Thursday, July 10, 2008

Parental usernames - why we don't (currently) do them & why the Government needs to put more thought in...

Keys. Lots of them. If you're involved in educational technology in the UK you'll probably be aware of "targets" for all sorts of things - but the thing that's made most schools wake up recently is the issue of Real Time Reporting. Put simply(ish) this is the target that any parent should be able to access their child's progress reports online - at any time. This is a target for secondaries for 2010, while primaries get an extra two years to get this in place. A quick Google for information turns up all sorts of things, but here's a quote from the Government News Distribution Service pages:

By September 2008 all secondary schools will be expected to provide information to parents covering achievement, progress, attendance, behaviour and special needs, on a timely and frequent basis - this should be at least once per term.By September 2010 all secondary schools will need to offer parents real-time access to this information (including the opportunity for secure online access) wherever they are and whenever they want. [More]

It was the 2005 publication of Harnessing Technology which gave the oft-quoted, rarely understood, completely missed "access to an online learning space" target ("a target with no teeth" as I heard someone wearing a Becta badge describe it once). The updated version of HT was published recently - for a point of reference, here's a completely unscientific word cloud of the 250 most popular words in the 2005 original (click to enlarge):

During our Moodle training sessions we're often asked about our BucksGfL username system - a common question is Can we create usernames for parents? While it's (in theory) possible to create usernames for parents, sometimes (in my opinion) this seemingly straightforward question can have all sorts of unforseen implications, which aren't often thought about. It's also my position that (currently) the idea of Real Time Reporting (RTR) via a "secure" web site doesn't think about many of these issues. As far as I can tell, as envisaged in the realm of RTR, parents would log in to a secure area on the school's web site / MIS system / intranet / Learning Platform / some other named tool which hasn't been dreamed up yet. Here are some questions about this:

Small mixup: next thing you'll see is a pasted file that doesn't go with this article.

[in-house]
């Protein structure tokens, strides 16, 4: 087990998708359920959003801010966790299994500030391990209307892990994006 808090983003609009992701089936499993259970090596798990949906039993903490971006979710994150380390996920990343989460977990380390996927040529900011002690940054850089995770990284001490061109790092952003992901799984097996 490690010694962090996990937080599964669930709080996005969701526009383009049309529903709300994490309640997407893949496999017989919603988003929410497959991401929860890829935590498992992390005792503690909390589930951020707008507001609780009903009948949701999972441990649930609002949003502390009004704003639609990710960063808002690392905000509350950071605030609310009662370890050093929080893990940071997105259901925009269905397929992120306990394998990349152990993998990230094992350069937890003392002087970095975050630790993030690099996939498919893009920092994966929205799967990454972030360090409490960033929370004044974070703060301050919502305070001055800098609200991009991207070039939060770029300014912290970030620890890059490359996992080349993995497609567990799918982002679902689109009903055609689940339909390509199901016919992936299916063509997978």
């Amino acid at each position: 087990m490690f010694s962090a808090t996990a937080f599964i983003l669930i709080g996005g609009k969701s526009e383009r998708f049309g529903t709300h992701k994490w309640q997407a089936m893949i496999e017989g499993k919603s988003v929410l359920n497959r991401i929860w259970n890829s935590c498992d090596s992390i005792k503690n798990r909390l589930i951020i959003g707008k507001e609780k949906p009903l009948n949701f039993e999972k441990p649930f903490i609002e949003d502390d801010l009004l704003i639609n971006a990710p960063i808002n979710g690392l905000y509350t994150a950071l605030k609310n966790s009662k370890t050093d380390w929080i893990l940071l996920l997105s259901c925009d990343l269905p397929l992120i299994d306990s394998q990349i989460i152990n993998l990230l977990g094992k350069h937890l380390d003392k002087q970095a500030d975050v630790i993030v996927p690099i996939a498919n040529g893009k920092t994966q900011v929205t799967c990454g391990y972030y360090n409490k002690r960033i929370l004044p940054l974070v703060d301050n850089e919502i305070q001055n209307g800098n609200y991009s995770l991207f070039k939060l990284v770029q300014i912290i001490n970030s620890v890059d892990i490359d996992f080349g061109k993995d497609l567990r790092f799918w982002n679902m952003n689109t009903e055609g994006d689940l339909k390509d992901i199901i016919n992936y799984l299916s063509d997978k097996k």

• How many usernames is this per school?
    If you have 1000 pupils in your school, is this two thousand usernames? Two per pupil? One per family? More than two per family? What about parents who don't live locally?
  • Who manages the usernames, passwords and authentication?
    Do schools create, delete, monitor and administer the usernames? Do they need to employ someone to do this - surely recent scandals about failures in data handling mean that this can't be left to part-time responsibilities for non-specialist staff.
  • What asumptions are being made here?
    That parents can use a system like this? That they can be relied on to remember their login details? Who will do the training / support / equipping?
  • When the parents do forget their details, who do they call?
    The school? If so, they're likely to call in the evening... will they just leave a message saying I can't log in? When does the school call back? During the day while they're out at work? Anyone for answerphone ping-pong? How does the school validate that it's really the parent on the phone?
  • What about multiple roles / responsibilities / access rights?
    I might be a parent of a child at one school, a teacher of a hundred children at another, and not allowed to access the records of a child at another, a governor at another school - well, probably not that exact scenario, but you get the idea. Who is going to manage and enforce those relationships and the data structures which underpin them? The school? The LA? The RBC? The Government Department? Becta?
  • What's the role of pupils in this?